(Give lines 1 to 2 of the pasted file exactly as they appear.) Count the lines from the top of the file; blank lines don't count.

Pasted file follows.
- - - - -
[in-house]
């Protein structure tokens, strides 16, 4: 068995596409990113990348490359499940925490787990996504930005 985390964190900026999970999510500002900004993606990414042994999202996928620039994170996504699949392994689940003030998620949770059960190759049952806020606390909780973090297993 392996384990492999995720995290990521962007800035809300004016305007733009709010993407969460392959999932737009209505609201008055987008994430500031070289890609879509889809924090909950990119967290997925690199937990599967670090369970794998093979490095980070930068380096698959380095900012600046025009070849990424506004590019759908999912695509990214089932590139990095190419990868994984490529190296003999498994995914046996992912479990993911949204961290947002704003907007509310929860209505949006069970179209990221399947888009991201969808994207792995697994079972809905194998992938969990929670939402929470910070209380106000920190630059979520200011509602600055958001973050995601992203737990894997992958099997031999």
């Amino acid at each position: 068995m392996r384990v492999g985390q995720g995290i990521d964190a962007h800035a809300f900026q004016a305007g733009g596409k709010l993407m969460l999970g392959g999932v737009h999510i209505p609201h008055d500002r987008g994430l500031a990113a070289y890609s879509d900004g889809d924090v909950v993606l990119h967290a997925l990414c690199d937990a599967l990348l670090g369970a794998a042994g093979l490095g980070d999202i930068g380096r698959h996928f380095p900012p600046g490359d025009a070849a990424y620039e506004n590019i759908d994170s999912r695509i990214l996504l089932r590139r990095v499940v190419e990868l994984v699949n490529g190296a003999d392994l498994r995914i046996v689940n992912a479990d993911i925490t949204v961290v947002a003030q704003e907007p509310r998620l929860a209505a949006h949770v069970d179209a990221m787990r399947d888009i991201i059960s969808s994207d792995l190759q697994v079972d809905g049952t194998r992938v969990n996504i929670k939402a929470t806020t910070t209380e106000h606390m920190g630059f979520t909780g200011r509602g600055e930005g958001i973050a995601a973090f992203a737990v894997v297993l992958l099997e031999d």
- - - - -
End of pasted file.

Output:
[in-house]
């Protein structure tokens, strides 16, 4: 068995596409990113990348490359499940925490787990996504930005 985390964190900026999970999510500002900004993606990414042994999202996928620039994170996504699949392994689940003030998620949770059960190759049952806020606390909780973090297993 392996384990492999995720995290990521962007800035809300004016305007733009709010993407969460392959999932737009209505609201008055987008994430500031070289890609879509889809924090909950990119967290997925690199937990599967670090369970794998093979490095980070930068380096698959380095900012600046025009070849990424506004590019759908999912695509990214089932590139990095190419990868994984490529190296003999498994995914046996992912479990993911949204961290947002704003907007509310929860209505949006069970179209990221399947888009991201969808994207792995697994079972809905194998992938969990929670939402929470910070209380106000920190630059979520200011509602600055958001973050995601992203737990894997992958099997031999």